Home Films Digital festival celebrates community and diversity in Manitoba through short films

Digital festival celebrates community and diversity in Manitoba through short films

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You may not be able to travel the world to experience different cultures right now, but an online festival aims to help Manitobans learn about the different cultures that exist here at home.

Ethno Fest is an online destination to help people learn about the language, music, dance, food and history of over 30 different cultural groups in Manitoba. It is hosted by U Multicultural Channel, a non-profit community media platform.

“During the pandemic, we wanted to enlighten some people, bring them together to celebrate the community,” U Multicultural Channel spokesperson Ryan Funk told CBC Winnipeg News at 6:00 p.m. Friday.

The festival allows people to talk about their culture in their own words.

One of the people featured in Ethno Fest 2021 is Lakshika Prasad, a women and gender studies student at the University of Winnipeg. She moved to Winnipeg from New Delhi at the age of 14.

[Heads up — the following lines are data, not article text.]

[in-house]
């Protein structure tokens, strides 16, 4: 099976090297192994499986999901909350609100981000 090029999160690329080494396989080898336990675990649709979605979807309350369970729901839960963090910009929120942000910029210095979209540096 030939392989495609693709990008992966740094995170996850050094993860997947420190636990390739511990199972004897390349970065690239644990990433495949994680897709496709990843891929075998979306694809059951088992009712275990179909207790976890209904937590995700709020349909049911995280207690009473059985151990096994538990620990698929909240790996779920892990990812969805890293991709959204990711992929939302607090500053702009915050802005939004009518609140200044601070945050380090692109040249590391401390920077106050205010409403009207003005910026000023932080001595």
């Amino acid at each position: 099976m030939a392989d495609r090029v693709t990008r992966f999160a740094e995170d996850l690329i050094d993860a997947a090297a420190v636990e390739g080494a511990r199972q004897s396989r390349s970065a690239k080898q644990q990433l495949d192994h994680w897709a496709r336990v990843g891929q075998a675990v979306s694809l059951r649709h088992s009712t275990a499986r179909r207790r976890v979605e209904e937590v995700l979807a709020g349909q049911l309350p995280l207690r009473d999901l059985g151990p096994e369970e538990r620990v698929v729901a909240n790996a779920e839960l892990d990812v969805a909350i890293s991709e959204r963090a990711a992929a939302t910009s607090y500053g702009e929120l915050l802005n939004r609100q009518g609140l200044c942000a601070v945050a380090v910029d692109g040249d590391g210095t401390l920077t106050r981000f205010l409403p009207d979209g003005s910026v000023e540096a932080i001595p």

In his video, Prasad talks about cultural adornments for women, especially married women, in India – the bindi, sindoor, and mangala sutra.

The bindi, or a sticker placed between a woman’s eyebrows, represents the soul within or the third eye, Prasad said.

Although many married women wear it, Prasad said that some single women wear it as well.

“She can wear it because she wants to represent her marital status or her husband or she can just wear it because she likes to wear it. Either way, I think… the central theme here should be choice and all of his choices should be respected, ”Prasad told CBC Manitoba. Weekend morning show Saturday.

The sindoor is a line of red powder which is drawn across the top of a woman’s forehead vertically towards her eyes and is intended to represent the divinity within women. It also signals that a woman is not accessible because she is married, Prasad said in her video.

The mangala sutra is one of the most important symbols for married women, said Prasad. It is a necklace made of black pearls, which protect against bad energies, with a gold pendant that represents Devi, or the Sanskrit word for goddess, which is believed to be in every married woman.

This is aimed at solidifying the marital engagement and the promises they make, Prasad said.

Prasad’s video is one of more than 20 videos that share different facets of Manitoba’s many cultural groups, including Brazilian history, Liberian drum, and Pakistani culture.

Ethno Fest 2021 started on August 16 and continues until the end of September. All videos are freely available on Multicultural Channel U YouTube page or on his website.


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